Sunday, January 07, 2007

Knowledge And The Intellectural Capital Of The Organization

In the new economy of the millennium, knowledge has emerged as an asset to be valued, developed and managed. The quest for knowledge is not new: in the fourth century BC, Aristotle noted "All men by nature desire knowledge." Now, 25 centuries later, knowledge drives the global economy. No longer is knowledge considered only an individual's personal wisdom; knowledge is a component of the intellectual capital of organizations (Stewart 1997). In the global economy of the millennium, data and information proliferate, and the applications and uses to which they are put transform them into knowledge. To make use of data and information, transform them into knowledge, then maximize the value of knowledge is the new challenge in achieving a sustainable competitive advantage. The 'information age' of the 1990s has evolved into the 'knowledge age' of the millennium.
Knowledge is increasingly acknowledged as a corporate asset; indeed, some are it has supplanted the traditional factors of production - land, labor and capital - to become the pre-eminent corporate and competitive resource (Havens and Knapp, 1999). Knowledge, however, is an intangible asset; its very elusiveness and intangibility create myriad challenges.: how to manage it; how to valuate it; how to measure it; how to process it. If it is a corporate resource, how does the corporation manage it? Who, within the corporation, assumes responsibility for acquiring, developing and marketing it? Knowledge management (KM) has emerged as a principal component of the new economy. Likewise, the learning organization has become the site of effective KM (Argryis and Schon, 1978; Senge, 1990).
Individual Knowledge and Learning
Learning is an innately human activity. Growth in knowledge is a function of maturing and developing. For adults, experience plays a significant role in knowledge acquisition: Kolb (1984, p.38) asserts, "Learning is the process whereby knowledge is created by the transformation of experience". Kolb's theory of experiential learning informs much of the literature on adult learning in general and human development and training in particular.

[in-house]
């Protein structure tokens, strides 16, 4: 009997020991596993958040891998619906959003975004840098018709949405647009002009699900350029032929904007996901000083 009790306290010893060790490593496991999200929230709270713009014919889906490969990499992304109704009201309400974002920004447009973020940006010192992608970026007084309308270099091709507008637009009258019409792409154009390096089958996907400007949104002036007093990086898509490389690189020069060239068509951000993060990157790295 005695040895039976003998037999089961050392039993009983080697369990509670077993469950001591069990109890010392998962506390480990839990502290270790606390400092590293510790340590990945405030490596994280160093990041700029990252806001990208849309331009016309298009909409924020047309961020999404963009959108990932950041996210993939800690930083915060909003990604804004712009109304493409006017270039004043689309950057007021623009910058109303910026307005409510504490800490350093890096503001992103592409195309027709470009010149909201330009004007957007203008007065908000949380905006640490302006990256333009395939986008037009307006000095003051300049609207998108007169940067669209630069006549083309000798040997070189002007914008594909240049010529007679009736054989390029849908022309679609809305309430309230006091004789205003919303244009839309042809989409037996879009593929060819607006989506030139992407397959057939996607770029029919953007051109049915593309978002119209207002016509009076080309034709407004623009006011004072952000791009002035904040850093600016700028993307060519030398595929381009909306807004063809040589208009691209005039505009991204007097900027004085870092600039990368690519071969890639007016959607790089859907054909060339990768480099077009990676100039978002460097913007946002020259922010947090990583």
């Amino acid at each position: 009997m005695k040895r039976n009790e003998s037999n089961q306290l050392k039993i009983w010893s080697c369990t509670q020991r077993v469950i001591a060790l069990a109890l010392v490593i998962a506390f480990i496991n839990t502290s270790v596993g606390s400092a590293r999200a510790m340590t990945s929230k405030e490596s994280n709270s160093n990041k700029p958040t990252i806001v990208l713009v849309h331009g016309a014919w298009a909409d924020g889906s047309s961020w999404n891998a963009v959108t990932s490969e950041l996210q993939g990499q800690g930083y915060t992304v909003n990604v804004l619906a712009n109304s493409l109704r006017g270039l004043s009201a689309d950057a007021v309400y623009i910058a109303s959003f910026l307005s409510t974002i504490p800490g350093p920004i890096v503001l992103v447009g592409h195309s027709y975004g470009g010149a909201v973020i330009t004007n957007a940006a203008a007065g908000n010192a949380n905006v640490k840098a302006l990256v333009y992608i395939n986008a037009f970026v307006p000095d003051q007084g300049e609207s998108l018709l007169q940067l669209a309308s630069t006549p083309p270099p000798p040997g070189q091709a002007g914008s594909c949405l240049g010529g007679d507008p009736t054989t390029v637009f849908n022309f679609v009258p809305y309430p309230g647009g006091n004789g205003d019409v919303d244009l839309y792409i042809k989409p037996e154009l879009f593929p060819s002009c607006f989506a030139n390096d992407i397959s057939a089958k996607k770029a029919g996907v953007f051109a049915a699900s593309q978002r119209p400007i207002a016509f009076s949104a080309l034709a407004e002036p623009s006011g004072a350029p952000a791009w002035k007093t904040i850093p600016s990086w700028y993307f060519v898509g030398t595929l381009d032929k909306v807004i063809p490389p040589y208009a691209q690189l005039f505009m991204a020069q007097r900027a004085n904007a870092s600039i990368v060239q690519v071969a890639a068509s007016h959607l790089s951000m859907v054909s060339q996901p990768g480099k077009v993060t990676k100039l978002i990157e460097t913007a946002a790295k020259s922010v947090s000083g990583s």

Humans bring to an organization their prior education, experience, knowledge and skills, and as they interact within the organization they draw on this experience to develop their skills and knowledge further, thus adding to their human capital and to the value of the organization.
Economists have identified a steady growth in human capital per worker in the industrialized world in two areas:
  1. Capital deepening - individual workers have improved their performance of particular skills.
  2. Capital widening - individual workers have exhibited an increased ability to acquire a variety of skills (Lindbeck and Snower, 2000).

Human capital, however, while contributing to the value of the organization, remains the possession of the individual. Individuals can and do learn, develop and acquire knowledge both independently and with the organization. In order to learn, they require neither organizational assets nor organizational capital, yet they can, and do, learn from their experience in the organization. The organization, conversely, cannot develop, learn, or grow independently of its human capital.

Organizational Knowledge and Learning

Knowledge is recognized as a corporate asset and, like all corporate assets, it must be managed: thus, the emergence of KM. Ideally, KM captures, transfers, and leverages what everyone in the organization know. This, of course, is a daunting challenge. Who is "everyone in the organization", and how does the organization manage their knowledge , their human capital, thus transforming it into organizational intellectual capital?

Intellectual capital extends beyond mere knowledge: Stewart (1997) identifies three categories of intellectual capital:

  1. Human (evidenced in staff's knowledge, skills and talents).
  2. Structured (comprised of systems for codifying, storing, transmitting and sharing knowledge).
  3. Relational (resulting from connections between organizations and clients, vendors and partners).
The three must interact. Indeed, managing intellectual capital has been described as capturing individuals' tacit knowledge and making it explicit in the organizational structure (Lynn, 2000). Managing and developing intellectual capital is a dynamic process that creates a tension between assimilating new and exploiting old learning (Crossen el al., 1998) . Effective KM systems do three things:
  1. Filter out information that does not support an individual's immediate or long-term need or goal.
  2. Present information in the form appropriate for the context and the individual needing the information.
  3. Focus information into the hands of those who can act upon it and give it value (Covley-Durst, 1999).

The last item is the crux: until it is acted upon, knowledge has no real value. Until a human puts knowledge to use, it is an un-valued asset. Until a human shares tacit and explicit knowledge within the firm., it is the individual's human capital, not the organizaions's. The knowledge possessed by the employees represents a key source of sustainable competitive advantage for organizations (Elsdon and Iyer, 1999). Knowledge is an asset, but it is a slippery asset to value, manage and measure.

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